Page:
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1 18Philosophy and Literature The final chapters turn to issues and conclusions. The discussion of periodicity in the creative process centers mostly on Mallarmé, Valéry, Rilke, and the composer Hugo Wolf, all of whom had years of silence during which they wrote little or nothing. There is some consideration given various theories that attempt to identify stages in the creative process, and a lengthy discussion of the workings of inspiration that is filled with testimonials by advocates and opponents . Poetic Creation is unfailingly interesting and thorough, and it is written and translated well (although the author's lack of sympathy with ecstasy is unintentionally mirrored in his translator's regular misspelling of that word). While the book does not offer a clear proposal for a general theory of creativity, as the author claims in his Preface, it does provide a fair and not merely one-sided account of the importance of the genetic approach in understanding poetry. As Fehrman observes at the conclusion, the significance of studying creativity lies in the idea that there is something of a dialectical relation between creator and work, for not only does the author create his work but his work creates the author. C. W. Post Center, Long Island UniversityArnold Berleant The Structure ofLiterary Understanding, by Stein Haugom Olsen; xi & 235 pp. New York and London: Cambridge University Press, 1978, $19.95. "The epistemological assumptions on which a theory of literature is based," according to Stein Olsen, are "usually taken over from some currently fashionable philosophical thesis" (p. 7); his own is no exception. The thesis in question is Grice's account of language. Within this framework, Olsen presents an original , theoretically powerful, and often wrong-headed account of literary understanding . Ostensibly the fundamental point of reference is "literary practice," which is interpreted as including those aspects of literary criticism "which are actually about literary works rather than their nature" (p. 4); expressions of a critic's theory of the nature of literature are excluded. This neat separation is not, however, maintained. A central element in F. R. Leavis's detailed critical practice is stigmatized as involving "confusion" (p. 69) on the grounds that it presupposes a theoretically incoherent model of literature. As the theoretical argument is based on appeal to critical practice, the danger of circularity is evident; different theories reflect different practices and vice versa. The first half of the book opens with powerful attacks on attempts to construe literature as independent of human intentions by reference either to "semantic density" or "structure." Accounts of literature as essentially expressing or arousing emotion are then criticized by reference to Kenny's analysis of Shorter Reviews119 emotion concepts. Finally, it is argued that literature is not to be understood as informative discourse; the latter is constituted by "the existence of a practice involving a series of utterances related to each other in a dialectical process of challenge and support" (p. 54), but this forms no part of literary practice. The second half presents the preferred model of literary understanding. In treating a work as literary we attribute to the author certain aesthetic intentions; these are conventionally determined, and the author has no "special authority when it comes to interpreting" them (p. 118). These conventions allow us to single out passages as segments, and explore their interrelations under descriptions of gradually increasing generality until "all the segments are interrelated in a network of descriptions which articulates the 'meaning' of the work" (p. 83); the familiar criteria for interpretative validity are then fascinatingly integrated into the overall structure. Evaluation is secondary, for "evaluative terms characterize how far an element contributes to, or frustrates, an interpretation" (p. 161). To the radical sceptic it is replied that the institution of literature is a partial criterion for the existence of faculties which are themselves criteria for a society having a highly developed culture; the only final defense, however, is that "literature is the kind of activity which arouses devotion" (p. 223). How long it will continue to do so if the above account is generally accepted remains to be seen, for the resulting vision of literature is remarkably austere. It excludes any text which "enters into the goal-directed...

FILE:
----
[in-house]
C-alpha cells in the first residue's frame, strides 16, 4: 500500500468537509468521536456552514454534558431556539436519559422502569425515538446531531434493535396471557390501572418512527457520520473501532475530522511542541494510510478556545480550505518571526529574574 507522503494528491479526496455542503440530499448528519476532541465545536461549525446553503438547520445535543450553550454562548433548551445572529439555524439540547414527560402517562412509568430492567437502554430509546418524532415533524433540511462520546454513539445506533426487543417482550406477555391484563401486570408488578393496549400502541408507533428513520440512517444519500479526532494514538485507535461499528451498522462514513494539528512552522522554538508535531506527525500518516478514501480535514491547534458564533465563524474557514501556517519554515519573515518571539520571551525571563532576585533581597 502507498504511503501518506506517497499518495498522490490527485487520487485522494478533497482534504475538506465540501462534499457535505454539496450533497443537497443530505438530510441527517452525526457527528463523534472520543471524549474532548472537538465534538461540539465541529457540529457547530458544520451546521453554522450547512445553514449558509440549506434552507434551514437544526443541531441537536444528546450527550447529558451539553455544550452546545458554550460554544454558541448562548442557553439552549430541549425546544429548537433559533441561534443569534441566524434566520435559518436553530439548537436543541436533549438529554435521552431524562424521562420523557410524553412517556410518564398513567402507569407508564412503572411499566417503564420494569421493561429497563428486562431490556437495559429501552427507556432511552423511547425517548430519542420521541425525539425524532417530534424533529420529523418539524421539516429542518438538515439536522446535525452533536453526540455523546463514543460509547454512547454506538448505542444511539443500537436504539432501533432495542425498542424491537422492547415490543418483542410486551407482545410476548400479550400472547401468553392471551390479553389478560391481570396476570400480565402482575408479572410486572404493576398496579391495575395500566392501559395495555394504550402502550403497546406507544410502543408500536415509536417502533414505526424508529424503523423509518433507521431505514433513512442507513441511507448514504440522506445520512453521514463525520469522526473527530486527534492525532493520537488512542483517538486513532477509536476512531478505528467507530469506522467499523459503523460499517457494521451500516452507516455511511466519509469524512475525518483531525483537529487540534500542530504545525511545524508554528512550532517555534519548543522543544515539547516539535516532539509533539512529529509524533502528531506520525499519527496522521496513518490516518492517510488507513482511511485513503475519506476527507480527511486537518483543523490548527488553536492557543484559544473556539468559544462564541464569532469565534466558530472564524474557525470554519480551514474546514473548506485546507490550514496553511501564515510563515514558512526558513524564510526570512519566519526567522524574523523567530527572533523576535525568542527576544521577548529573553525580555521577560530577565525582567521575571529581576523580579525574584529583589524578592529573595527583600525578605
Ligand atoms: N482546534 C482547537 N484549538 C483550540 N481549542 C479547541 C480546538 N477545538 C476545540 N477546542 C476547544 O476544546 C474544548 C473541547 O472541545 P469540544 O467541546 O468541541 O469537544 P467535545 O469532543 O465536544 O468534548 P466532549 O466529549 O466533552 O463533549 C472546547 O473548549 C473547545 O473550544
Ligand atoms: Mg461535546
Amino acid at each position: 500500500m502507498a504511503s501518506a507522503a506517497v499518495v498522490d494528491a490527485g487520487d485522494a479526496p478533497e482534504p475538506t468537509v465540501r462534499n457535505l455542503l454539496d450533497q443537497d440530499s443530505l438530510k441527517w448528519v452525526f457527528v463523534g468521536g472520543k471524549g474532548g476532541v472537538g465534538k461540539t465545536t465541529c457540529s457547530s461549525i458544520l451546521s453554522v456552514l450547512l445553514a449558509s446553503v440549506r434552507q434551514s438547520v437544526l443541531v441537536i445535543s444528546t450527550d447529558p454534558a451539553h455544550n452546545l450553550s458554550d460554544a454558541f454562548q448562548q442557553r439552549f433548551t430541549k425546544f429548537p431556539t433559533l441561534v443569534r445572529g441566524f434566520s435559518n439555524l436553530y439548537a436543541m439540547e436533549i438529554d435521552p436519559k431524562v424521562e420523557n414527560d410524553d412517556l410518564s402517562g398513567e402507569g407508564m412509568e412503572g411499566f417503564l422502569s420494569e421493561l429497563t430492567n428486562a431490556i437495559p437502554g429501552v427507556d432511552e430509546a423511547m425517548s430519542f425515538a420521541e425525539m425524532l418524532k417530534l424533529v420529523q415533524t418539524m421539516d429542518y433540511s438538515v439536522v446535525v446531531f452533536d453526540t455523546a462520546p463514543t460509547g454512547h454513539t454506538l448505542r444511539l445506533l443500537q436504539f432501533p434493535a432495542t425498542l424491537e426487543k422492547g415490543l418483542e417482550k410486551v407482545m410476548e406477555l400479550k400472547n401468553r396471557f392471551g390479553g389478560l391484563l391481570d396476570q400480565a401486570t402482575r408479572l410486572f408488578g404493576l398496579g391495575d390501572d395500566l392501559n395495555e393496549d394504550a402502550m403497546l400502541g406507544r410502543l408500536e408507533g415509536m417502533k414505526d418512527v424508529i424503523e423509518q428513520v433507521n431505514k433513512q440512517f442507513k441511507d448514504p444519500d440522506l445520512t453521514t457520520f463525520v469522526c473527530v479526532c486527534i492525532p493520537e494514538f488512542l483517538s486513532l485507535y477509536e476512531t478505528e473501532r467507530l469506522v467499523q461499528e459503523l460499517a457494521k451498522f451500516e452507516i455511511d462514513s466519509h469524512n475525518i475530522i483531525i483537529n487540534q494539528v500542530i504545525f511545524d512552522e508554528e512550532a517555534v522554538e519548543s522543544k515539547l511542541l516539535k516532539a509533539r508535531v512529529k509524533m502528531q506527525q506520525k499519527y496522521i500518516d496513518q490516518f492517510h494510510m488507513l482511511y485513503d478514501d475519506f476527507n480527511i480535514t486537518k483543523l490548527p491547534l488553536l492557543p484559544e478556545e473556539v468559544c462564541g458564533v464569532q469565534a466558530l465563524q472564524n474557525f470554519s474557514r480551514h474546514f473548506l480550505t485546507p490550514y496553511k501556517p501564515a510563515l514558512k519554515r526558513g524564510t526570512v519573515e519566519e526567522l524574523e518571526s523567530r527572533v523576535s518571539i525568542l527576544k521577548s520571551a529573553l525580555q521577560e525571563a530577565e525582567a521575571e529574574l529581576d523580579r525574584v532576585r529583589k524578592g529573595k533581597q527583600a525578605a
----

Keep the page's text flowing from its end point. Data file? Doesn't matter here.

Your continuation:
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pp. 118-119
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